*FWIW after I stopped doing weddings, a couple of years later I went back and did just one more for some friends. I was rusty, and didn't think that it would be a problem to use 1/15th shutter speed at f2.8 with a 75mm lens with a trpod-mounted camera. I got enough shots for the album, but did not cover myself with glory regarding image quality.
     
    Last edited: Oct 31, 2018
  6. Phil V

    Phil V

    Messages:
    21,814
    Name:
    Phil
    Edit My Images:
    No
    Reality check!

    Stop hanging out the ‘for hire’ sign until you know what you’re doing!

    You’ll end up with unhappy ‘customers’ and a ruined reputation before you’ve got a chance to develop into a photographer.

    Being ‘a photographer’ means knowing instinctively what to do to create the shot in your head; that’s not the same as knowing what to do to create one shot to a standard you’re happy with but that doesn’t actually stand up to inspection.
     
  7. Box Brownie

    Box Brownie

    Messages:
    6,260
    Edit My Images:
    No
    Further to all the above and bearing in mind that family & friends are rarely the best to be dispassionate about someone's effort & aspirations.

    Where @willkia says:-
    "A friend has messaged me to take some photos for her salon. Of her clients. She specialises in really bright colours and wacky hair styles."

    Are there any implications in regard to Model Release Forms and who is responsible for these....plus he mentions the salon owner has a backdrop & props. Are there any insurance issues to be aware of let alone how he will light the subjects as the salon owner seems to come across as wanting the photography session done in the salon.

    To @willkia Will, if you are relying on these ventures to lead to finally earning a significant part of your income from your photography just bare in mind that in business a reputation is hard earned but easily lost. Therefore, as you mention this is friends & family paying you for your work they are unlikely to be your target customers in future..........so the question to ask yourself is:-
    Would a stranger hire you now or even in the future based on your current output???

    Be honest with yourself.......and concentrate on developing the craft including the post processing. Then accept payment for a quality saleable product.

    PS the secondary question I forgot ~ if a relative of yours showed you such work would you be prepared to pay them???

    PPS @Phil V posted while I was still typing......and he much more pithily addresses something of what I mentioned.
     
    Last edited: Oct 31, 2018
  8. LeeRatters

    LeeRatters

    Messages:
    889
    Name:
    Lee
    Edit My Images:
    Yes
    If people are paying you for your wok, then fair play.....

    You can learn a lot from studying other's photos. Look at angles, focus, lighting, etc You can also do quite a bit with just an on board flashgun & bounce! I'd rather shoot in a salon than a forest if the main 'subject' is hairstyles. All the props, equipment, shooting through stuff, reflections, mirrors, accessories..... The list goes on! You also don't want to be shooting everything wide open ;)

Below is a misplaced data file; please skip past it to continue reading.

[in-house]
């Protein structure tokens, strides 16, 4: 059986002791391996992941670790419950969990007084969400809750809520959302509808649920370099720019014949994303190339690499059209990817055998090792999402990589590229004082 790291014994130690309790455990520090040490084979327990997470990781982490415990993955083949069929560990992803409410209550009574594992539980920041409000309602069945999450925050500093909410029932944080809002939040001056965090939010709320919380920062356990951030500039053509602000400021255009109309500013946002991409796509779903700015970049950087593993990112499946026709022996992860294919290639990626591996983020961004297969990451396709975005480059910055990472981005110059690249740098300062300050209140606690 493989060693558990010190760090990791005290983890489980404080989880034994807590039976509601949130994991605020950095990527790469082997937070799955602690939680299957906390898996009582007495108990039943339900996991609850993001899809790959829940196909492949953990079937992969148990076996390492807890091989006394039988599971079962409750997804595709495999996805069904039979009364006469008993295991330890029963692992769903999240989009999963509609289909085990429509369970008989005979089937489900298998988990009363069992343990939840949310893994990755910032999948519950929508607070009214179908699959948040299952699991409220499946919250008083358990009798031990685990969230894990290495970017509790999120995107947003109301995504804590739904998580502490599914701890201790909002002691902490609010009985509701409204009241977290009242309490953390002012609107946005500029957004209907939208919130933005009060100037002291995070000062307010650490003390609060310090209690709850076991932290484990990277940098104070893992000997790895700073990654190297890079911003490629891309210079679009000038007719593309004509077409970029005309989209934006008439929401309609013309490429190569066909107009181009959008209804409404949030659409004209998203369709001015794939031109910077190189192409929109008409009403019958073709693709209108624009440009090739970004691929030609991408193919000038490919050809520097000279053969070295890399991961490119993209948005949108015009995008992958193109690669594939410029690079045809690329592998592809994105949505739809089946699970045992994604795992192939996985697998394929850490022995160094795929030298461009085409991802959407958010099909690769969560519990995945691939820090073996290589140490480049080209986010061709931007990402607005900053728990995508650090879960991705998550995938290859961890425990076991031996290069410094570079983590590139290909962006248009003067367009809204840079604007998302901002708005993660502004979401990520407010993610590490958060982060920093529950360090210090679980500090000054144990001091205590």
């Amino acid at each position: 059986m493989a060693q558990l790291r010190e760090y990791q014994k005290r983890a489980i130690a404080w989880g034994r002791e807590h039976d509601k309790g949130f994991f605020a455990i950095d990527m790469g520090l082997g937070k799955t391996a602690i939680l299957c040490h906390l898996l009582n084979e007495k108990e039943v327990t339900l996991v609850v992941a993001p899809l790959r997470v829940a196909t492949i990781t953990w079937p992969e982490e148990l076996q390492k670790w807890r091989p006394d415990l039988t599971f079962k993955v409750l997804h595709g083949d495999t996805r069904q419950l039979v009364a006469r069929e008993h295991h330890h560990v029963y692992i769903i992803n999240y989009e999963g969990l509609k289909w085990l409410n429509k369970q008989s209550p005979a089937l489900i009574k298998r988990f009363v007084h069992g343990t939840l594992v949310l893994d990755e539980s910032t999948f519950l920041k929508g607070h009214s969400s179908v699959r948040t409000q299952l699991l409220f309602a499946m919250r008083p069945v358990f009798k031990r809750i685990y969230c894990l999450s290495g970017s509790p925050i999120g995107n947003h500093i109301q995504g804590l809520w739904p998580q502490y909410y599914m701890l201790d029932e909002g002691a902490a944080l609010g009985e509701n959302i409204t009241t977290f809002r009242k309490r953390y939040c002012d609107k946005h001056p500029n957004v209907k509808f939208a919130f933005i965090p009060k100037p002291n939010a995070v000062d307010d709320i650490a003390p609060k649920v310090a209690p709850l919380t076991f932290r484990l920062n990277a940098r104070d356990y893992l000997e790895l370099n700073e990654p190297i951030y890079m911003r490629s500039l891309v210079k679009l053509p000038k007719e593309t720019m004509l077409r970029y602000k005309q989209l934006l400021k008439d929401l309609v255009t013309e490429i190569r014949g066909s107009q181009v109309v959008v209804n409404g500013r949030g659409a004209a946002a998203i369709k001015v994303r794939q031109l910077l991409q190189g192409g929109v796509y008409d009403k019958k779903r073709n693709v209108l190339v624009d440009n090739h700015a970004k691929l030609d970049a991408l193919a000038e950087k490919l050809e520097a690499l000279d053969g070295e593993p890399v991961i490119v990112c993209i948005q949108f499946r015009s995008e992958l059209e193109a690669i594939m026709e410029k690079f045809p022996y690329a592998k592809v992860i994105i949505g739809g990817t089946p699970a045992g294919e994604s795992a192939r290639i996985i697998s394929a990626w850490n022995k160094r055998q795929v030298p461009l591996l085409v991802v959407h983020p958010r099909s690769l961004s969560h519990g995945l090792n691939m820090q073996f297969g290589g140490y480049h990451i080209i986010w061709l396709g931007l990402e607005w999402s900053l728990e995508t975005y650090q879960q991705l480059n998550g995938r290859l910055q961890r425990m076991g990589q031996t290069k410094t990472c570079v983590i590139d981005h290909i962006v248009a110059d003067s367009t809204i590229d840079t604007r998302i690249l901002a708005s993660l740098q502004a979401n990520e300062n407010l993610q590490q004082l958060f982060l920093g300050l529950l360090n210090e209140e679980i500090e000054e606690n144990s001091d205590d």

Your first image is dull with no pop to it. The second could be okay with some autumn coloured PP. The third I looked at the background mess before the actual image.
     
  9. PhilH04

    PhilH04

    Messages:
    690
    Name:
    Phil
    Edit My Images:
    No
    "Too much for me?"
    Is your question, your present stage of development then yes the hair salon shoot is too much... You need to look at your attention to detail and basic posing, then you need to work on your lighting skills and using the light.... (lighting skills also includes available/ambient light).

    Frankly these are simply snaps and (IMHO) not a saleable product.

    As Phil V says you need to take a reality check.
     
    Lindsay56 and Mr Badger like this.
  10. holty

    holty

    Messages:
    4,972
    Edit My Images:
    No
    so your now a professional tog taking money for taking pictures- i nearly p***ed my pants when i read your post and saw your pictures there awful
    you need to practice the basic things like getting pictures in focus
    you say your getting paid for your work you have got some neck on you
    i think you should be giving a refund
    hope your declaring your income from these jobs
     
  11. Dave70D

    Dave70D

    Messages:
    7,444
    Name:
    Hi Ho Silver away !
    Edit My Images:
    No
    I agree with all the above, plus you need to practice a lot until you really do look at your image and think WOW. I take a lot of images of singers using any of my three Primes on my Fuji, out of a hell of a lot of images I have taken I think about 10 are really good, like I said it is PRACTICE PRACTICE AND PRACTICE MORE.
     
  12. simon ess

    simon ess Keeper of The List

    Messages:
    7,199
    Edit My Images:
    No
    Yes, practice, practice and practice.

    Thing is though, after all these years, I still don't know how you practice seeing.

    I think it has something to do with study and self awareness, but I can't pin it down.
     
    Fraser Euan White likes this.
  13. TCR4x4

    TCR4x4 Wishes he had a couple more Inches

    Messages:
    7,901
    Name:
    Tom
    Edit My Images:
    Yes
    Just because the background is blurred, doesn’t mean it’s a good photo. You still need composition, lighting, Interest.
    Sorry but all those photos you posted would have been deleted off the memory card even before they got on the computer if they were mine and would certainly not accept money off anyone for them.

    You need to stop even considering doing paid work and learn to actually use the camera. To say you can’t take pictures against a wall with your camera is slightly bizarre to me if a phone can do it, then your expensive dslr can do it.